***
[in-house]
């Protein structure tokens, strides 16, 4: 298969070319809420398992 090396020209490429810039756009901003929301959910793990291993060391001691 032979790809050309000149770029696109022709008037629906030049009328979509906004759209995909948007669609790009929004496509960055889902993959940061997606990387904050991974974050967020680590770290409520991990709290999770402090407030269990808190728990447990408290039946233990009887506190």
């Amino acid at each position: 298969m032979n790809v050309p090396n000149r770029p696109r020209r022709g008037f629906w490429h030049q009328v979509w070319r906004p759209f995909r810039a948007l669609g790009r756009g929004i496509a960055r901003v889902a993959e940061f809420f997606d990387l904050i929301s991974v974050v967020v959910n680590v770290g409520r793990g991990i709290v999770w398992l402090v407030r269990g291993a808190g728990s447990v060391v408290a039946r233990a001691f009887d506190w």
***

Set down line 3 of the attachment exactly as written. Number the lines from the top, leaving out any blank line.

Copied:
């Amino acid at each position: 298969m032979n790809v050309p090396n000149r770029p696109r020209r022709g008037f629906w490429h030049q009328v979509w070319r906004p759209f995909r810039a948007l669609g790009r756009g929004i496509a960055r901003v889902a993959e940061f809420f997606d990387l904050i929301s991974v974050v967020v959910n680590v770290g409520r793990g991990i709290v999770w398992l402090v407030r269990g291993a808190g728990s447990v060391v408290a039946r233990a001691f009887d506190w």